New polysilicon entrants in China: Nothing learnt from the past

New polysilicon production capacities (in metric tons) in 2022
New polysilicon production capacities announced for 2022 alone add up to more than one million tons – Chart: Bernreuter Research

By Johannes Bernreuter, Head of Bernreuter Research

It only took a few weeks of soaring spot prices until four new entrants emerged in the Chinese polysilicon industry. Two of them were established in April, and all four projects came to light in June:

  • Ningxia Baofeng Energy Group, a producer of coal-based chemicals listed on the Shanghai Stock Exchange (SHA: 600989) with a market capitalization of approx. US$16.5 billion, is going to build a polysilicon plant with a huge capacity of 600,000 metric tons (MT) in the outskirts of Yinchuan, the capital of the Ningxia Hui autonomous region. Although the company has not answered respective questions on investor forums, Chinese media reported in mid-June that construction of the first 300,000 MT phase had already started. It is also said that Baofeng Energy has lured several senior executives away from GCL-Poly’s polysilicon subsidiary Jiangsu Zhongneng.
  • Xinjiang Jingnuo New Energy Industry Development Company was established in April 2021 as an indirect, wholly-owned subsidiary of Hangzhou Jinjiang Group, a large private, multi-industry conglomerate headquartered in Hangzhou, Zhejiang province. On June 29, Xinjiang Jingnuo held the groundbreaking ceremony for the first 50,000 MT phase of a 100,000 MT polysilicon plant in Huyanghe, a city administered by the 7th Division of the Xinjiang Production and Construction Corps (XPCC) in the northwest of the Xinjiang Uyghur autonomous region.
  • Qinghai Lihao Semiconductor Materials Company was also founded in April 2021, by Hainan Haofan Investment Company and Hainan Zhuoyue Business Management Partnership. The company is planning to start construction of the first 50,000 MT phase of a 200,000 MT polysilicon plant in the Nanchuan Industrial Park of Xining, the capital of Qinghai province, this July and to complete it in December 2022. There are rumors that the real investor behind Qinghai Lihao could be IDG Capital, which has also invested in Gaojing Solar Energy, a new ingot manufacturer in Xining. On July 6, Qinghai Lihao closed a contract with equipment supplier Shuangliang Eco-Energy Systems about the delivery of chemical vapor deposition reactors worth approx. US$24.7 million.
  • Jiangsu Runergy, the world’s third largest solar cell supplier, signed an investment agreement with the city government of Shizuishan, Ningxia province on June 9 about a polysilicon project with a capacity of 100,000 MT and a high-efficiency solar cell factory with an annual output of 5 GW. Bernreuter Research assumes that the first phase of the polysilicon plant will comprise 50,000 MT.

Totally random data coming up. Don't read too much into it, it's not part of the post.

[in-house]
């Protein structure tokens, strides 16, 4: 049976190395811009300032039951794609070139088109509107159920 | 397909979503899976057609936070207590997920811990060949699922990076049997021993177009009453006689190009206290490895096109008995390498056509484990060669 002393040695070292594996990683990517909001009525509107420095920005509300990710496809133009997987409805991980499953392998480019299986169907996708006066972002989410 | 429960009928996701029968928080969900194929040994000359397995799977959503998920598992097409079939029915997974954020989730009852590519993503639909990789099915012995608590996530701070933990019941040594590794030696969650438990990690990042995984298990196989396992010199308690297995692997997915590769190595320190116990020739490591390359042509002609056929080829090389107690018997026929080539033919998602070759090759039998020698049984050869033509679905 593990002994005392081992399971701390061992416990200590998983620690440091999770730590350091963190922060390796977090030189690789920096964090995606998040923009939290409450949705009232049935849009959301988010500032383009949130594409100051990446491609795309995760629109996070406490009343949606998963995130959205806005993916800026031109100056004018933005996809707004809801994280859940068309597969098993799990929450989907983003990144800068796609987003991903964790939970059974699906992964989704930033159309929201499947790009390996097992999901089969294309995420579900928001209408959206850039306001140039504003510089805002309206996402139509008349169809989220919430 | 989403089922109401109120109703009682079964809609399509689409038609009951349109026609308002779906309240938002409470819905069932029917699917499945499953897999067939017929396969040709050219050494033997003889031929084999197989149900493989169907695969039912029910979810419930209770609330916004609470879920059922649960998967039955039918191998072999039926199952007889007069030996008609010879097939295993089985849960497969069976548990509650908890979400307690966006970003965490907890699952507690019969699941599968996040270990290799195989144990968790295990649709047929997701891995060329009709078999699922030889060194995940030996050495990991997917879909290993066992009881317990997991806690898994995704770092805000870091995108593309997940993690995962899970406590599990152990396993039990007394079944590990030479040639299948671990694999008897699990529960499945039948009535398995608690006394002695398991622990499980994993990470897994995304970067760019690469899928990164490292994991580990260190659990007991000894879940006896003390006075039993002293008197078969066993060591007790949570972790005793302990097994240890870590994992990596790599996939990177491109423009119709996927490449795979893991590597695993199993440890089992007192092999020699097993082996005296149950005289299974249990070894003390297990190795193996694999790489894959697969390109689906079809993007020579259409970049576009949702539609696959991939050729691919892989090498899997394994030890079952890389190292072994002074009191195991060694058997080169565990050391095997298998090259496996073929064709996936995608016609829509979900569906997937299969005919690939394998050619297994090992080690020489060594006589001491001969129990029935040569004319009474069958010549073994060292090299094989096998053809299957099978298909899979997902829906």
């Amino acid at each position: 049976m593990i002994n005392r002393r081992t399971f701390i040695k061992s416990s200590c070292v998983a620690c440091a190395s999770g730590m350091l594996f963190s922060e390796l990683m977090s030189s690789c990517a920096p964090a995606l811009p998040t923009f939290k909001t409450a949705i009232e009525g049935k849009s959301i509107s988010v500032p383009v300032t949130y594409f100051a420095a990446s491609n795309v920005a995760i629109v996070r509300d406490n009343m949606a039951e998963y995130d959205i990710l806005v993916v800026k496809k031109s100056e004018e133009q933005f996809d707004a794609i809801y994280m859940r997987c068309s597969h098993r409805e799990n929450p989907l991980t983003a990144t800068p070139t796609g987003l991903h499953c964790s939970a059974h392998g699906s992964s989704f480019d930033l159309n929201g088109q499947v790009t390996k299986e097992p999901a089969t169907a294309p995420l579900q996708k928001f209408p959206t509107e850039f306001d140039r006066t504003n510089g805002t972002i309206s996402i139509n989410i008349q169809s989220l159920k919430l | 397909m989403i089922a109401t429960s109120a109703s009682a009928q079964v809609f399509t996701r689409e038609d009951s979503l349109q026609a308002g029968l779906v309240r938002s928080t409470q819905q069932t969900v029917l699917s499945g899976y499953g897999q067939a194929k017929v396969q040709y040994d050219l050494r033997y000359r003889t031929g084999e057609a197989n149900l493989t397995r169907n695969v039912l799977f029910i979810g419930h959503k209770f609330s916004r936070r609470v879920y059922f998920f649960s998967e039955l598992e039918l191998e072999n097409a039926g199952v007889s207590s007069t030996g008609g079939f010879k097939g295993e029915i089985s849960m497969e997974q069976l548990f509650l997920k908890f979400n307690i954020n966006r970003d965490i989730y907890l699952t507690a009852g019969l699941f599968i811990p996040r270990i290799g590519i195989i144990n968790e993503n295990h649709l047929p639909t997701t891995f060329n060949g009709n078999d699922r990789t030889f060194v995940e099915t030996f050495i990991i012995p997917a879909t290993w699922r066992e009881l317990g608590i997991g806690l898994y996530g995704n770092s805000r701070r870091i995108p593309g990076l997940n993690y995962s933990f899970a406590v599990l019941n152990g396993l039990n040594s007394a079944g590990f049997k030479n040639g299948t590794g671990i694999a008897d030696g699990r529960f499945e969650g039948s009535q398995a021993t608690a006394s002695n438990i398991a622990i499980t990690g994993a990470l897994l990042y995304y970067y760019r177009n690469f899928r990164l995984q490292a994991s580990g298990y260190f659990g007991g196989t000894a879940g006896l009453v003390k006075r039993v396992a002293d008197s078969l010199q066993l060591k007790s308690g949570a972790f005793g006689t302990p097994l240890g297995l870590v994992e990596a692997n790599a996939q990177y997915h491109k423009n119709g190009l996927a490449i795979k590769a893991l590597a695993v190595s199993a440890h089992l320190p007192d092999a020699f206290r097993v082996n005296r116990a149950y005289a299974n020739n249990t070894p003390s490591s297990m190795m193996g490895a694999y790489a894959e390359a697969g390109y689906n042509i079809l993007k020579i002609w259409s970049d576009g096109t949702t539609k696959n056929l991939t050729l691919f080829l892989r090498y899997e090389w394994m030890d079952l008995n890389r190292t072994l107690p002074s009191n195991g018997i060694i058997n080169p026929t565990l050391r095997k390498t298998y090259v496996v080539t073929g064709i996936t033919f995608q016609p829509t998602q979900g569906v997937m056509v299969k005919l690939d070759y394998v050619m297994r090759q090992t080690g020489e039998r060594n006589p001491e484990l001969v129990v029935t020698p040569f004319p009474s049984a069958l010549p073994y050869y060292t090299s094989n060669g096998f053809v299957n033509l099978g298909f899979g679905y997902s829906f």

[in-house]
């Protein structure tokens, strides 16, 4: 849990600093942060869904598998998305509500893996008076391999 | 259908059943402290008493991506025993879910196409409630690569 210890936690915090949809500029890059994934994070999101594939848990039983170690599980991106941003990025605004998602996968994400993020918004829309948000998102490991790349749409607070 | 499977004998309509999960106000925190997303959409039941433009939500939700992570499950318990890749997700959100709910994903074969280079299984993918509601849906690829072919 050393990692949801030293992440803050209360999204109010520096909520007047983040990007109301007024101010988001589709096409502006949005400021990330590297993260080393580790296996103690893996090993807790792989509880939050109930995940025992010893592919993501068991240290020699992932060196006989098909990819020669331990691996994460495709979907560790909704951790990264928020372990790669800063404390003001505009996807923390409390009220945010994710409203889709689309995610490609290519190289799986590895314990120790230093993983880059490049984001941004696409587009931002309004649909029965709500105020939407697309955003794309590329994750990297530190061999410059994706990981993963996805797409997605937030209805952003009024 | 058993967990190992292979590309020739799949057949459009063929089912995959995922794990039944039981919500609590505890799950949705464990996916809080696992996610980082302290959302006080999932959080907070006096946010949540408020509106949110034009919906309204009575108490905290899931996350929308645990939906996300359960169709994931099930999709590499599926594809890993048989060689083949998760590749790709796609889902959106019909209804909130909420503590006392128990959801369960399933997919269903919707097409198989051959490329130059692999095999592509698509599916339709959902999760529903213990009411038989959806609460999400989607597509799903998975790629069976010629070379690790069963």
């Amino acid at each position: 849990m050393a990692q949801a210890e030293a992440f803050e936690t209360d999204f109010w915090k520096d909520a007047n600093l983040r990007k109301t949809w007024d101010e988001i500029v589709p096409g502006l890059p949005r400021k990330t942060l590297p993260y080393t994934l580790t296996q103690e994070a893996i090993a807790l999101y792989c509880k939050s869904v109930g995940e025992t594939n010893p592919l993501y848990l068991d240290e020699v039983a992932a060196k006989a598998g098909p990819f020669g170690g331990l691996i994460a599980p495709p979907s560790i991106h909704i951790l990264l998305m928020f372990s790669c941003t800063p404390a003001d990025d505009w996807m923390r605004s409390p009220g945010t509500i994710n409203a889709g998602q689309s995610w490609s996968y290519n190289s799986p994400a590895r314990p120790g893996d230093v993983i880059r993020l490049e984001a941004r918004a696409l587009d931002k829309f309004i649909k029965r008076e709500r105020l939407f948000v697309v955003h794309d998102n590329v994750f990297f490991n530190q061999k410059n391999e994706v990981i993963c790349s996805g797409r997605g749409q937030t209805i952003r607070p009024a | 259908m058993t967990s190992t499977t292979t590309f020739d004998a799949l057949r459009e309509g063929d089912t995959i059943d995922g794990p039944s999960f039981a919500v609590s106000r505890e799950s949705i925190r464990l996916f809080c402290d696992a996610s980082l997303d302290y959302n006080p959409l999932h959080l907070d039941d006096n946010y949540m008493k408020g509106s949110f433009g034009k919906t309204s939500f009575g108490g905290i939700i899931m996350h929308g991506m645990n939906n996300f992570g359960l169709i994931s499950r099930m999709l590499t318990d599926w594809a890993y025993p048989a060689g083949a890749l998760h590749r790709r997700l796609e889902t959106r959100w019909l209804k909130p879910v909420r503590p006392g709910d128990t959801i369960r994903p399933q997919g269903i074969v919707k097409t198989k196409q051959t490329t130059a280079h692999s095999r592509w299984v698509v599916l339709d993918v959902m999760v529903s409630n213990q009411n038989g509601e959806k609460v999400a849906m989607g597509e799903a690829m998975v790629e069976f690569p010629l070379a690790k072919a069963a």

The new plans would accumulate a global production capacity of 1.9 million tons

Should the new entrants have thought they could seize the moment to fill the gap left by zero capacity expansion in 2020, they have completely been mistaken. Incumbent manufacturers in China have announced new projects with a total capacity of 670,000 MT for 2022, which easily dwarfs the plans of the four new entrants (see chart above). This volume does not even include more than 200,000 MT that Xinjiang GCL, East Hope, Asia Silicon, Daqo and Tongwei are already adding this year.

If all the new projects were implemented by the end of 2022, the global production capacity for solar-grade polysilicon would rise to a staggering 1.9 million MT – enough to produce roughly 675 GW of solar modules annually. That is still more than the massive capacity of 550 GW expected in the wafer sector, which is also being blown up by new entrants. Even in 2024, when these capacities would fully have been ramped up, they would exceed optimistic PV installation forecasts of close to 400 GW by far.

Voilà, the old pork cycle of shortage and oversupply is here again. The new entrants could have known from previous cycles what will happen when a shortage-induced price hike triggers new investments: Too many players think the same and create overcapacity.

Nevertheless, the polysilicon industry is still far away from the regular pork cycles in the past. The last big shortage between 2004 and 2008 was mainly due to the infancy of the PV market. In the subsequent twelve years, there was a sustained tendency to oversupply, only interrupted by very brief phases with higher prices (see our polysilicon market analysis).

The current major shortage will not last much longer than one year, and then we will very likely have it again: a sustained period of overcapacity.

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